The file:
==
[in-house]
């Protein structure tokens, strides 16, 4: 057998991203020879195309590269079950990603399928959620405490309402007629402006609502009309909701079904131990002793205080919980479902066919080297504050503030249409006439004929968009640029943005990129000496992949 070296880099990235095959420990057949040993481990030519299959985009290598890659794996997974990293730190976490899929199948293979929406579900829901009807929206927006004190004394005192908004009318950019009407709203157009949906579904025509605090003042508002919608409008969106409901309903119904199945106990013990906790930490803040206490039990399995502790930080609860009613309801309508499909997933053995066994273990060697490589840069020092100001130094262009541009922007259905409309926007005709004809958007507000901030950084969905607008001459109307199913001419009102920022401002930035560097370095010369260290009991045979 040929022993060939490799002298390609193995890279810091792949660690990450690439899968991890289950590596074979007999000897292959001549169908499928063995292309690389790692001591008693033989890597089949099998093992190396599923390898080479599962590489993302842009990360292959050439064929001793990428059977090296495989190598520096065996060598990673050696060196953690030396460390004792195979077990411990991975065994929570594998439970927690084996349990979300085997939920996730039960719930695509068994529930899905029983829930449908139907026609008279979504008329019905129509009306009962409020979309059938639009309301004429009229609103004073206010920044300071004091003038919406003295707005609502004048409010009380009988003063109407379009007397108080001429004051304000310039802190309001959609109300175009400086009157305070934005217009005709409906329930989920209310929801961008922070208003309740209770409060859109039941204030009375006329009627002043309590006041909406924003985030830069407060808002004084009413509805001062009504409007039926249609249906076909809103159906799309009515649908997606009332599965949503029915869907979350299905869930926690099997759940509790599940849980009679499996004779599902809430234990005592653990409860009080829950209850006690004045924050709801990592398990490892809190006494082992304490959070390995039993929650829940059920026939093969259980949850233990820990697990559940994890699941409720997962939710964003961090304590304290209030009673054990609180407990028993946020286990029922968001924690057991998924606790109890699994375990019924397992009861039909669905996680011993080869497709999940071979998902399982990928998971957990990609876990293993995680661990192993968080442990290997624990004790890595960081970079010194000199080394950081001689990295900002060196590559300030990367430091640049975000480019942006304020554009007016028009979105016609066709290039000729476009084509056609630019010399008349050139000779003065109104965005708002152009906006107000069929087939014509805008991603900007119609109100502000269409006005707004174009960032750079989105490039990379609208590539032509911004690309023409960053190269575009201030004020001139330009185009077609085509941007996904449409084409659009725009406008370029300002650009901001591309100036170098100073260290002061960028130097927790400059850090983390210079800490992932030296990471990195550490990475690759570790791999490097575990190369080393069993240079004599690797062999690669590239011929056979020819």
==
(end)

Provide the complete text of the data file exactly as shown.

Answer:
[in-house]
């Protein structure tokens, strides 16, 4: 057998991203020879195309590269079950990603399928959620405490309402007629402006609502009309909701079904131990002793205080919980479902066919080297504050503030249409006439004929968009640029943005990129000496992949 070296880099990235095959420990057949040993481990030519299959985009290598890659794996997974990293730190976490899929199948293979929406579900829901009807929206927006004190004394005192908004009318950019009407709203157009949906579904025509605090003042508002919608409008969106409901309903119904199945106990013990906790930490803040206490039990399995502790930080609860009613309801309508499909997933053995066994273990060697490589840069020092100001130094262009541009922007259905409309926007005709004809958007507000901030950084969905607008001459109307199913001419009102920022401002930035560097370095010369260290009991045979 040929022993060939490799002298390609193995890279810091792949660690990450690439899968991890289950590596074979007999000897292959001549169908499928063995292309690389790692001591008693033989890597089949099998093992190396599923390898080479599962590489993302842009990360292959050439064929001793990428059977090296495989190598520096065996060598990673050696060196953690030396460390004792195979077990411990991975065994929570594998439970927690084996349990979300085997939920996730039960719930695509068994529930899905029983829930449908139907026609008279979504008329019905129509009306009962409020979309059938639009309301004429009229609103004073206010920044300071004091003038919406003295707005609502004048409010009380009988003063109407379009007397108080001429004051304000310039802190309001959609109300175009400086009157305070934005217009005709409906329930989920209310929801961008922070208003309740209770409060859109039941204030009375006329009627002043309590006041909406924003985030830069407060808002004084009413509805001062009504409007039926249609249906076909809103159906799309009515649908997606009332599965949503029915869907979350299905869930926690099997759940509790599940849980009679499996004779599902809430234990005592653990409860009080829950209850006690004045924050709801990592398990490892809190006494082992304490959070390995039993929650829940059920026939093969259980949850233990820990697990559940994890699941409720997962939710964003961090304590304290209030009673054990609180407990028993946020286990029922968001924690057991998924606790109890699994375990019924397992009861039909669905996680011993080869497709999940071979998902399982990928998971957990990609876990293993995680661990192993968080442990290997624990004790890595960081970079010194000199080394950081001689990295900002060196590559300030990367430091640049975000480019942006304020554009007016028009979105016609066709290039000729476009084509056609630019010399008349050139000779003065109104965005708002152009906006107000069929087939014509805008991603900007119609109100502000269409006005707004174009960032750079989105490039990379609208590539032509911004690309023409960053190269575009201030004020001139330009185009077609085509941007996904449409084409659009725009406008370029300002650009901001591309100036170098100073260290002061960028130097927790400059850090983390210079800490992932030296990471990195550490990475690759570790791999490097575990190369080393069993240079004599690797062999690669590239011929056979020819």